SuperCrit's Early Access project The Stomping Land may be finished for good, following an apparent breakdown in communication within its own development team.
The Stomping Land's problems first became apparent last September, when the game was removed from Steam Early Access after SuperCrit's repeated failure to respond to community questions regarding its lack of progress. SuperCrit started updating the game again soon after its removal, leading to its reinstatement.
However, whatever screening process Valve has in place clearly needs to be improved, because The Stomping Land has once again stalled, and to such a profound degree that a key member of its own team has been forced to walk away.
"If this silence continues I will stop my participation and start taking the necessary measures to cover my expenses"Vlad Konstantinov
Last month, Vlad Konstantinov, a 3D modeller building the game's all-important dinosaurs, complained that he had lost all contact with Alex Fundora, The Stomping Land's creator. In a post on the game's Steam forums, Konstantinov complained that his emails had gone unanswered for at least a month (as of January 16), and that he was still owed money for his work on the most recent dinosaur model.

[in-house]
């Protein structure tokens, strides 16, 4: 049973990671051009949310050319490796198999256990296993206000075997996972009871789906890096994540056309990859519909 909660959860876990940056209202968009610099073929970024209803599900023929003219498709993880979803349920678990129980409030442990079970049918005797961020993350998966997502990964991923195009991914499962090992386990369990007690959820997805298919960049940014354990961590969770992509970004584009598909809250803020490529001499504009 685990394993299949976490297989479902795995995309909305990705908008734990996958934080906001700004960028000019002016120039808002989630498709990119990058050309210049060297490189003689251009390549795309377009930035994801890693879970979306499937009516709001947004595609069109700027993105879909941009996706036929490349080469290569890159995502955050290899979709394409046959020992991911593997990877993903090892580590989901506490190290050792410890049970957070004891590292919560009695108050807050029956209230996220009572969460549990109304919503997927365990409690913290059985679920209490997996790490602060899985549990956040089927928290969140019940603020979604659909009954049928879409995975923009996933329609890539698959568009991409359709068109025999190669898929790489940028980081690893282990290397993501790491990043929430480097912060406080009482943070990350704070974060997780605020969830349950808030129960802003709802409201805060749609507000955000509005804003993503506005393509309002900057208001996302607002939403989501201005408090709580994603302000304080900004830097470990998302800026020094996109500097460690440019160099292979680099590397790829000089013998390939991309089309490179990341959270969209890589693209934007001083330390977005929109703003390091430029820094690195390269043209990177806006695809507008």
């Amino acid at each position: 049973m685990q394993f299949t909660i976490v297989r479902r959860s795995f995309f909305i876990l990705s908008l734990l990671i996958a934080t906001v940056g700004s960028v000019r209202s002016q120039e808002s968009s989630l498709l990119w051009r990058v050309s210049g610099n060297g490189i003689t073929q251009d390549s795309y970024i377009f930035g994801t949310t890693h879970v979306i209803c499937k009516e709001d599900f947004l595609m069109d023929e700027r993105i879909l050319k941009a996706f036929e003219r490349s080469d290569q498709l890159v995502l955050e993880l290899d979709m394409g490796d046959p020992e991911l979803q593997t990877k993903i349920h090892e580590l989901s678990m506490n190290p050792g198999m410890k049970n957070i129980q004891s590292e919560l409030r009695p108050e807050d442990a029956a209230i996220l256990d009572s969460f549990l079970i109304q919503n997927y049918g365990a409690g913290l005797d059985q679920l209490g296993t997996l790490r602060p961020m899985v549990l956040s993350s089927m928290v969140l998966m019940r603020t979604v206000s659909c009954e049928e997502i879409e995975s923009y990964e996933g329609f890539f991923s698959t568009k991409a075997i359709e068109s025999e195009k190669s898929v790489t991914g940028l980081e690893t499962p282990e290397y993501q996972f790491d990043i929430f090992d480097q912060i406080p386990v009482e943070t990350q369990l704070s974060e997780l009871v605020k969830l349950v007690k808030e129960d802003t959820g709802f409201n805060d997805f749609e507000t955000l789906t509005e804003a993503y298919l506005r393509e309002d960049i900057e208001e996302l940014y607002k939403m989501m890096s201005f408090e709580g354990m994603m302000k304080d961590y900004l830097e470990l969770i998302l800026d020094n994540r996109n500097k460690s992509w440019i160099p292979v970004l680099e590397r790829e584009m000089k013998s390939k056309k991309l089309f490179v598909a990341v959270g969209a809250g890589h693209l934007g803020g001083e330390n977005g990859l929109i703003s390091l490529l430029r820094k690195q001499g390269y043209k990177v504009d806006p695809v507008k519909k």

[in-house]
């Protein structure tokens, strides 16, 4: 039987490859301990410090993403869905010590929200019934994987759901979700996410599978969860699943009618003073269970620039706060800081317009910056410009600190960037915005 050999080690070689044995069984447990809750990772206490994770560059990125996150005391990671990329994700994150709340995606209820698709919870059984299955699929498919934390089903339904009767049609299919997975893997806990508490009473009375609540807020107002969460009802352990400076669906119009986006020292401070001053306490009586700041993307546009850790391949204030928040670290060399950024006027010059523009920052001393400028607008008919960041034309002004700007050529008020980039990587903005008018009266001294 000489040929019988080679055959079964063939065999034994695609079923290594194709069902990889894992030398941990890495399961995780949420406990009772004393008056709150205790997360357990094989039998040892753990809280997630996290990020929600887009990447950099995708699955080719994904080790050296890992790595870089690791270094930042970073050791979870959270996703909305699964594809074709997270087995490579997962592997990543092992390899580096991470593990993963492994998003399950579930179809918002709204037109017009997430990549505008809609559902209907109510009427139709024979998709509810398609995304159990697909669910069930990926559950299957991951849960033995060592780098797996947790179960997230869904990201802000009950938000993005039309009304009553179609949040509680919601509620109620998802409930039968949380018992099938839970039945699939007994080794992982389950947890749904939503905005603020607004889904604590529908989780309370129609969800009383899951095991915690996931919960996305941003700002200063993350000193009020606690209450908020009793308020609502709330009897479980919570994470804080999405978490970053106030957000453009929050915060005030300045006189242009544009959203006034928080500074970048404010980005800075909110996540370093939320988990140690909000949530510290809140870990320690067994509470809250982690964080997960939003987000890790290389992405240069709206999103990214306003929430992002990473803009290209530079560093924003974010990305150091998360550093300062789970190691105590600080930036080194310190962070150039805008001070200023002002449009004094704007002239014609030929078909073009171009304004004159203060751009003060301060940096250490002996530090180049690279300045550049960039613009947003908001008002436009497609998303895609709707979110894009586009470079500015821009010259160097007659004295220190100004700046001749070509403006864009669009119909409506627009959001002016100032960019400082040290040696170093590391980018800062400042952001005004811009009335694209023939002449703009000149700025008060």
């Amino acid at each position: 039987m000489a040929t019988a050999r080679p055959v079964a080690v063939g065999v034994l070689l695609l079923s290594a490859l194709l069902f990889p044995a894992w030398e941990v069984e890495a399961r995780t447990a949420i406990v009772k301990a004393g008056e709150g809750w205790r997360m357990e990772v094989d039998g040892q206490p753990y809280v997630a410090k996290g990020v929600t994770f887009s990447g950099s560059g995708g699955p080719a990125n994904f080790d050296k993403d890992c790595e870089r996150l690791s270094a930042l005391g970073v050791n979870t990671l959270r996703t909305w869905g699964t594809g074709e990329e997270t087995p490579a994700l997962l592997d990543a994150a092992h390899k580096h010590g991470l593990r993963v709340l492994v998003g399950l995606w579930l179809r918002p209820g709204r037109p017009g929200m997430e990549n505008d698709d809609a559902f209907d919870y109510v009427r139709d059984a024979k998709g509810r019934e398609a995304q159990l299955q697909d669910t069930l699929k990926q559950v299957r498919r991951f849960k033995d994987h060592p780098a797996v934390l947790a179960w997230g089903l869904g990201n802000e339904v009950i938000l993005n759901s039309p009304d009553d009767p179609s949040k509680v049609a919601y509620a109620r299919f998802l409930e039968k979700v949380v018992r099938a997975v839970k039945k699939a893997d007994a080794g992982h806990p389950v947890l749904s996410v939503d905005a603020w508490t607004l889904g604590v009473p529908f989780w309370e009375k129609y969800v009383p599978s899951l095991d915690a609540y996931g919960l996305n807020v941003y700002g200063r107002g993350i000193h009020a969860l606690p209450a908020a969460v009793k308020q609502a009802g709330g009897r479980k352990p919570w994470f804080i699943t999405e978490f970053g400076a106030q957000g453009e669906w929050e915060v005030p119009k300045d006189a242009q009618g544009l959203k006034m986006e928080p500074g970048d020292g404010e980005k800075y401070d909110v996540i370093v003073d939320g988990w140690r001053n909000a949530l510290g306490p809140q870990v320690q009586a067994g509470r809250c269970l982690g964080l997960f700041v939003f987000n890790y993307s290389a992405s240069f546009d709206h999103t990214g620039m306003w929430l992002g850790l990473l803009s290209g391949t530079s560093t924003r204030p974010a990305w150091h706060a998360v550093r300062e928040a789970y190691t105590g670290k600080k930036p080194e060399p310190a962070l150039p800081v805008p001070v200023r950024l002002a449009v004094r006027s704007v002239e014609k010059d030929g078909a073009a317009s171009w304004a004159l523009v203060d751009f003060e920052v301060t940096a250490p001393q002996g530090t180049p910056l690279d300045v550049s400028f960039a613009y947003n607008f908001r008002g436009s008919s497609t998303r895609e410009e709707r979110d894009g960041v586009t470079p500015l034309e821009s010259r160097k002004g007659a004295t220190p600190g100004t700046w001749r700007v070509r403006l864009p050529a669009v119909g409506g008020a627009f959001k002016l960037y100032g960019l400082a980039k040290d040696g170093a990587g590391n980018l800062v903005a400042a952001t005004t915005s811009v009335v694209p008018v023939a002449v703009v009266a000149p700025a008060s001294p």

"He's put me in a very difficult situation, because now I will have to pay our texture artist for his work from my own pocket... If this silence continues I will stop my participation in TSL and start taking the necessary measures to cover my expenses."
And that has evidently come to pass, with Konstantinov joining the team of Beasts of Prey, another survival sandbox game in which dinosaurs play a vital role.
The situation is particularly galling due to the $114,000 Alex Fundora raised for the game's development through Kickstarter, and the fact that it is still for sale on Steam for £18.99 - despite abundant evidence of anger and disappointment in the comments below its listing and on its dedicated forums, and the fact that the SuperCrit website no longer exists.
Now, Valve modified its position on Early Access games with two policy changes last year: the first served its own interests to a great extent, warning its customers that Early Access games might never be finished; the second, several months later, was more altruistic, demanding more transparency and pragmatism from developers wishing to release unfinished games.
Frankly, it's regrettable that the policy changes happened in that order, and the unfortunate situation around The Stomping Land indicates that Valve still has more work to do before its Early Access customers are adequately protected.